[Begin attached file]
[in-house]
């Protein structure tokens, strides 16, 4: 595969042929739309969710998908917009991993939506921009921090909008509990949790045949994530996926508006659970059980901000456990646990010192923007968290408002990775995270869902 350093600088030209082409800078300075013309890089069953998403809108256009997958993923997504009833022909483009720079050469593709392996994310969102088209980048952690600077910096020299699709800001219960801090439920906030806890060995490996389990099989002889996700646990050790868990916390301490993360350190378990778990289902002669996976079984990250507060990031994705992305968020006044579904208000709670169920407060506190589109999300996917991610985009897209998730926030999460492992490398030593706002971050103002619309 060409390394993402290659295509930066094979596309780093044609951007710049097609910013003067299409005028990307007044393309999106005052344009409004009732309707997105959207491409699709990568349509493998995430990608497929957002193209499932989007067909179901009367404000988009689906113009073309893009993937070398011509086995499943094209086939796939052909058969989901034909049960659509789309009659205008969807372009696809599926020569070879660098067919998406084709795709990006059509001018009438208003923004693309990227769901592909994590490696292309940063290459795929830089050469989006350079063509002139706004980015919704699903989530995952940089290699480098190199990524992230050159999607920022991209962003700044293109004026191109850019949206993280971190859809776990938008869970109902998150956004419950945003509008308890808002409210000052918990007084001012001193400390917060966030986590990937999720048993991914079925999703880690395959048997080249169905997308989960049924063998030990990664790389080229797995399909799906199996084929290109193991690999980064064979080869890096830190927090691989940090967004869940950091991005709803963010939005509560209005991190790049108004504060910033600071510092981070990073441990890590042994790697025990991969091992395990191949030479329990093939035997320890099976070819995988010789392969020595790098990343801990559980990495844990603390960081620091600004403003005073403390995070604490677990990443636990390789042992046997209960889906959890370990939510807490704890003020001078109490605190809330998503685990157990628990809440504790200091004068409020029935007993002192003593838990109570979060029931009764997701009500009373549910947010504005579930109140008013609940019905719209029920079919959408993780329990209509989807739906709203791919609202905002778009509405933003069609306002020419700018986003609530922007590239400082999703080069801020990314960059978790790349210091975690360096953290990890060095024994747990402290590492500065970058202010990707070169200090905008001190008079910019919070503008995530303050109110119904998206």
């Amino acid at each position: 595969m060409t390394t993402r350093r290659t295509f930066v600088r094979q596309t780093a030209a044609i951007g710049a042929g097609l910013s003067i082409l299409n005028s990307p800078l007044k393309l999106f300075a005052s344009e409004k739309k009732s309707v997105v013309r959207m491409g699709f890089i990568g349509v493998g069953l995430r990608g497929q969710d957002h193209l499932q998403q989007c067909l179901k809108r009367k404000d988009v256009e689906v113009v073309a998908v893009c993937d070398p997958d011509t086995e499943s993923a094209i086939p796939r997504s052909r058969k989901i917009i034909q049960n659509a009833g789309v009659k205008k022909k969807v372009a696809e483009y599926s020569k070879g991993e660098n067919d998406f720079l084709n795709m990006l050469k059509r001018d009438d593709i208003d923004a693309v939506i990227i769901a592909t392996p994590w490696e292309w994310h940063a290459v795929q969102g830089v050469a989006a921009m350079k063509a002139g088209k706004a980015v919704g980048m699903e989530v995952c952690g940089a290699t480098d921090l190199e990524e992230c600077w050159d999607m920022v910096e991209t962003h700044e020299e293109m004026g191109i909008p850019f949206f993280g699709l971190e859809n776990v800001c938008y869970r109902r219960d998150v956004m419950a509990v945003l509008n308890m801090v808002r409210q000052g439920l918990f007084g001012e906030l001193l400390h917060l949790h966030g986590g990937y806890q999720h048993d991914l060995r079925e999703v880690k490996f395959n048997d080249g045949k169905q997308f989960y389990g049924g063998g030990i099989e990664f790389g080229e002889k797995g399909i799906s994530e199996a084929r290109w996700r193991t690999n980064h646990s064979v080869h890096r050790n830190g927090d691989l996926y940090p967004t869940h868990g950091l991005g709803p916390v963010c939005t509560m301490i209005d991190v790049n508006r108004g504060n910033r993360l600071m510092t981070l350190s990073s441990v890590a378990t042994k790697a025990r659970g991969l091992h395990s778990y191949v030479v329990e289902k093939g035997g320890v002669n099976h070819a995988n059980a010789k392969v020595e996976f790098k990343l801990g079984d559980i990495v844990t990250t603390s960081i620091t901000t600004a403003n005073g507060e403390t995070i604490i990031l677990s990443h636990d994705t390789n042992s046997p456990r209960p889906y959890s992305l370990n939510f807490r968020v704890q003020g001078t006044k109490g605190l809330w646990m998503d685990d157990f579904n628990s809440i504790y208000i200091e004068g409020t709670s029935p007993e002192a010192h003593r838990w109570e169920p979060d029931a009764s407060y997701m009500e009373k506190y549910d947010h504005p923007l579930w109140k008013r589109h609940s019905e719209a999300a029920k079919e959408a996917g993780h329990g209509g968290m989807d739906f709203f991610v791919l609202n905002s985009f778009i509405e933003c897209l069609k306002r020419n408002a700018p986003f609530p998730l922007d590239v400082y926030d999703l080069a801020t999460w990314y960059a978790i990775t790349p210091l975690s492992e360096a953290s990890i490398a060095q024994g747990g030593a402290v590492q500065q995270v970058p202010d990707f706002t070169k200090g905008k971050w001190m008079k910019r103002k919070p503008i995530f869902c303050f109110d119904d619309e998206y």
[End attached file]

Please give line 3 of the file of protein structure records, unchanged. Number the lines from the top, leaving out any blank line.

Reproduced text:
């Amino acid at each position: 595969m060409t390394t993402r350093r290659t295509f930066v600088r094979q596309t780093a030209a044609i951007g710049a042929g097609l910013s003067i082409l299409n005028s990307p800078l007044k393309l999106f300075a005052s344009e409004k739309k009732s309707v997105v013309r959207m491409g699709f890089i990568g349509v493998g069953l995430r990608g497929q969710d957002h193209l499932q998403q989007c067909l179901k809108r009367k404000d988009v256009e689906v113009v073309a998908v893009c993937d070398p997958d011509t086995e499943s993923a094209i086939p796939r997504s052909r058969k989901i917009i034909q049960n659509a009833g789309v009659k205008k022909k969807v372009a696809e483009y599926s020569k070879g991993e660098n067919d998406f720079l084709n795709m990006l050469k059509r001018d009438d593709i208003d923004a693309v939506i990227i769901a592909t392996p994590w490696e292309w994310h940063a290459v795929q969102g830089v050469a989006a921009m350079k063509a002139g088209k706004a980015v919704g980048m699903e989530v995952c952690g940089a290699t480098d921090l190199e990524e992230c600077w050159d999607m920022v910096e991209t962003h700044e020299e293109m004026g191109i909008p850019f949206f993280g699709l971190e859809n776990v800001c938008y869970r109902r219960d998150v956004m419950a509990v945003l509008n308890m801090v808002r409210q000052g439920l918990f007084g001012e906030l001193l400390h917060l949790h966030g986590g990937y806890q999720h048993d991914l060995r079925e999703v880690k490996f395959n048997d080249g045949k169905q997308f989960y389990g049924g063998g030990i099989e990664f790389g080229e002889k797995g399909i799906s994530e199996a084929r290109w996700r193991t690999n980064h646990s064979v080869h890096r050790n830190g927090d691989l996926y940090p967004t869940h868990g950091l991005g709803p916390v963010c939005t509560m301490i209005d991190v790049n508006r108004g504060n910033r993360l600071m510092t981070l350190s990073s441990v890590a378990t042994k790697a025990r659970g991969l091992h395990s778990y191949v030479v329990e289902k093939g035997g320890v002669n099976h070819a995988n059980a010789k392969v020595e996976f790098k990343l801990g079984d559980i990495v844990t990250t603390s960081i620091t901000t600004a403003n005073g507060e403390t995070i604490i990031l677990s990443h636990d994705t390789n042992s046997p456990r209960p889906y959890s992305l370990n939510f807490r968020v704890q003020g001078t006044k109490g605190l809330w646990m998503d685990d157990f579904n628990s809440i504790y208000i200091e004068g409020t709670s029935p007993e002192a010192h003593r838990w109570e169920p979060d029931a009764s407060y997701m009500e009373k506190y549910d947010h504005p923007l579930w109140k008013r589109h609940s019905e719209a999300a029920k079919e959408a996917g993780h329990g209509g968290m989807d739906f709203f991610v791919l609202n905002s985009f778009i509405e933003c897209l069609k306002r020419n408002a700018p986003f609530p998730l922007d590239v400082y926030d999703l080069a801020t999460w990314y960059a978790i990775t790349p210091l975690s492992e360096a953290s990890i490398a060095q024994g747990g030593a402290v590492q500065q995270v970058p202010d990707f706002t070169k200090g905008k971050w001190m008079k910019r103002k919070p503008i995530f869902c303050f109110d119904d619309e998206y």